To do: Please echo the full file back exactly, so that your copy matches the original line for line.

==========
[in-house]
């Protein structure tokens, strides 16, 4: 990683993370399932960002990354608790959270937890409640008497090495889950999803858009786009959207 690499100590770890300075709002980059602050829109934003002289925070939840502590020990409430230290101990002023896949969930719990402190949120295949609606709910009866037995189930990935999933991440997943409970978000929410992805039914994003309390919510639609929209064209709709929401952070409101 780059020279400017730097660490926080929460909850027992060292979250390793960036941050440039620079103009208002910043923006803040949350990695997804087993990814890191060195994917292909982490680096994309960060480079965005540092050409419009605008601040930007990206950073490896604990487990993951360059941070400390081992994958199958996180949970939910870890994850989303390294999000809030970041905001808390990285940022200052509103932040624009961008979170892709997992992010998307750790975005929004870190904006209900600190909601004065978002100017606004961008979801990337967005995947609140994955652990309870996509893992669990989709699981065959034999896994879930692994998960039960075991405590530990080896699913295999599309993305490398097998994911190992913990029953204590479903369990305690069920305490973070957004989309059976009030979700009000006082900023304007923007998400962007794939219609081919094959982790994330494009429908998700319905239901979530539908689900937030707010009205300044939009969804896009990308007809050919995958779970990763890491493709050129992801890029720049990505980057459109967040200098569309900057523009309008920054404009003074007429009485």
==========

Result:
[in-house]
């Protein structure tokens, strides 16, 4: 990683993370399932960002990354608790959270937890409640008497090495889950999803858009786009959207 690499100590770890300075709002980059602050829109934003002289925070939840502590020990409430230290101990002023896949969930719990402190949120295949609606709910009866037995189930990935999933991440997943409970978000929410992805039914994003309390919510639609929209064209709709929401952070409101 780059020279400017730097660490926080929460909850027992060292979250390793960036941050440039620079103009208002910043923006803040949350990695997804087993990814890191060195994917292909982490680096994309960060480079965005540092050409419009605008601040930007990206950073490896604990487990993951360059941070400390081992994958199958996180949970939910870890994850989303390294999000809030970041905001808390990285940022200052509103932040624009961008979170892709997992992010998307750790975005929004870190904006209900600190909601004065978002100017606004961008979801990337967005995947609140994955652990309870996509893992669990989709699981065959034999896994879930692994998960039960075991405590530990080896699913295999599309993305490398097998994911190992913990029953204590479903369990305690069920305490973070957004989309059976009030979700009000006082900023304007923007998400962007794939219609081919094959982790994330494009429908998700319905239901979530539908689900937030707010009205300044939009969804896009990308007809050919995958779970990763890491493709050129992801890029720049990505980057459109967040200098569309900057523009309008920054404009003074007429009485």